It's possible to construct silly confidence intervals that are technically valid, i.e. have the claimed coverage, but it's not obligatory. So I don't know why doing so should demonstrate a flaw in "confidence interval methodology" (whatever that is)—you could have constructed a more appropriate one for your purposes.

A more orthodox approach to this particular problem:

First, note that the sufficient statistic $(Y,Z)$ has an obvious ancillary component: the sample range $Z-Y$. It's a very strong precision index: as it approaches $a$, $\theta$ is known almost exactly. So any inference should be conditional on its observed value $z-y$.

Second, the sample minimum $Y$ conditional on the observed value of the range is uniformly distributed between $\theta$ and $\theta+a-r$. Confidence intervals based on this distribution could be constructed & would be well behaved. Still, the likelihood for $\theta$ is flat between $z-a$ and $y$, so it wouldn't be possible to say for any confidence interval with less than 100% coverage that it contained values of $\theta$ less discrepant with the data than those outside it. Best to stick with the 100% interval.

(2) You're right that $\left(Y-\left(1-\frac{1-\gamma} 2\right)(a-r),Y-\frac{1-\gamma} 2(a-r)\right)$ is a valid C.I., conditional on $r$, but why not use $(Y-\gamma(a-r),Y)$? The likelihood is $\frac{1}{a-r}$ for all values of $\theta$ between $y+r-a$ and $y$, & I don't see any generally compelling reason to honour an arbitrary 95% of those values with inclusion in my confidence interval. The 100% interval $(y+r-a,y)$ is preferable as it separates zero-likelihood values of $\theta$ from those with positive likelihood.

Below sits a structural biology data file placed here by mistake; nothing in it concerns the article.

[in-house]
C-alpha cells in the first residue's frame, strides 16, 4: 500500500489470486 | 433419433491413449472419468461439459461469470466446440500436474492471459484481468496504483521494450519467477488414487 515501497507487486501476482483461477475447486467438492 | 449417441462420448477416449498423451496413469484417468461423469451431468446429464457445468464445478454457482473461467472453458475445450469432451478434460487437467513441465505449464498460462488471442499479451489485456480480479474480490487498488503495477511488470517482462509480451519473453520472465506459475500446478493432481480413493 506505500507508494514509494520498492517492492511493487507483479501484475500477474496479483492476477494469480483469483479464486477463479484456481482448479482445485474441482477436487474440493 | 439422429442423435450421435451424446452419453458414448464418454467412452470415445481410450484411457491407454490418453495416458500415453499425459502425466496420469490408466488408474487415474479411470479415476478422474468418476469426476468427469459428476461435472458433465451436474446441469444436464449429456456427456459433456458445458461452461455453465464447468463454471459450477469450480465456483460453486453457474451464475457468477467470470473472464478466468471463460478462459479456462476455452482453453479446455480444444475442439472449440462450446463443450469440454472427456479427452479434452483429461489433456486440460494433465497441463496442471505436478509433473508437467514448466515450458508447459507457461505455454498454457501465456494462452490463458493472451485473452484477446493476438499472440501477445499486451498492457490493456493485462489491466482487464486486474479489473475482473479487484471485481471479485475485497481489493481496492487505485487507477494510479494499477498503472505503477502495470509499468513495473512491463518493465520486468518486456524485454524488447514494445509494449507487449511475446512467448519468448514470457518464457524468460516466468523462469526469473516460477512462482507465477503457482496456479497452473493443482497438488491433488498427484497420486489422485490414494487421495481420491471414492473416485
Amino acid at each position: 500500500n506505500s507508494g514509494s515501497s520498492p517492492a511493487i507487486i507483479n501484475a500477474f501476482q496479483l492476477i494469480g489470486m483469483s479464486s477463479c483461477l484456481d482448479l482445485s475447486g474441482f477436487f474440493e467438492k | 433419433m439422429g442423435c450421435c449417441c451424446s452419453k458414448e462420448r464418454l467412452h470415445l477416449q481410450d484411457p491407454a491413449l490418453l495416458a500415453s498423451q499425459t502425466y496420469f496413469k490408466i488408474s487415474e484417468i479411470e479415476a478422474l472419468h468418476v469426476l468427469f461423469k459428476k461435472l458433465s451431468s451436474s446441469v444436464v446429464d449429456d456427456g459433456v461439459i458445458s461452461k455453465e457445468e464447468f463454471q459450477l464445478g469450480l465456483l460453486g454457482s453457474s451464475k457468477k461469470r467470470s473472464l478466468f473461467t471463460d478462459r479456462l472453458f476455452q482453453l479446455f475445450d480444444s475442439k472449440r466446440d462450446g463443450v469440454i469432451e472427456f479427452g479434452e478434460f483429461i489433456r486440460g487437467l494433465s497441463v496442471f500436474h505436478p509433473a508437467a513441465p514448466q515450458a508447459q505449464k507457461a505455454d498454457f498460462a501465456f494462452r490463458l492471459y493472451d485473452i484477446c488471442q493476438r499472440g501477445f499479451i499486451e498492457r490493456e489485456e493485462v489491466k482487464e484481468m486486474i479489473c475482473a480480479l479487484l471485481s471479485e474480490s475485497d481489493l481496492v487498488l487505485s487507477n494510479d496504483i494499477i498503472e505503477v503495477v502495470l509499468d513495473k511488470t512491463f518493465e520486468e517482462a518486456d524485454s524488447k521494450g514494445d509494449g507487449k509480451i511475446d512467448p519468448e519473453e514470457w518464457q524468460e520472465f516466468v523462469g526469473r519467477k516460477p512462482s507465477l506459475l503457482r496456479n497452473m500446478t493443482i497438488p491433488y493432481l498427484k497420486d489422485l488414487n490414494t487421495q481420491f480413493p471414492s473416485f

*At least for inference on $\theta$ from a single sample: there may be some applications—say in quality control, where consideration of coverage over repeated samples is more than a thought experiment—for which it could have some use.]
• As for the flaw, see my comment towards the bottom above: The possibility of an empty confidence interval surely provides evidence of a flaw in the frequentist methodology. It seems you have to fudge here to say to the client, "Well, the confidence interval is useless in this case, but we know it's between $Z-a$ and $Y$..." – Stephen Herschkorn Aug 5 '13 at 19:50
• Oh, I see. Your approach yields $[Y-(1-\frac\gamma 2)(a-R),Y-\frac\gamma 2(a-R)]$, where $R$ is the range, as the CI. Much better. Thanks! – Stephen Herschkorn Aug 5 '13 at 21:01
• Response to addition: Why "conditional on r"? The unconditional probability $P\{Y-(1-\frac{\gamma}2(a-R) \le \theta \le Y-\frac{\gamma}2(a-R)\} = \gamma$. Also, I am not saying this is the only $\gamma$ CI, just as the usual formulae for a 95% confidence interval for a mean, say, do not provide the only 95% confidence interval for that parameter. – Stephen Herschkorn Aug 6 '13 at 20:39
• Why "conditional on $r$"? Just to emphasize that the CI's valid for each and every observed value of $r$. And I didn't think you were saying that only one CI was possible, but I wanted to explain why only the 100% one is good in this case. – Scortchi - Reinstate Monica Aug 6 '13 at 22:14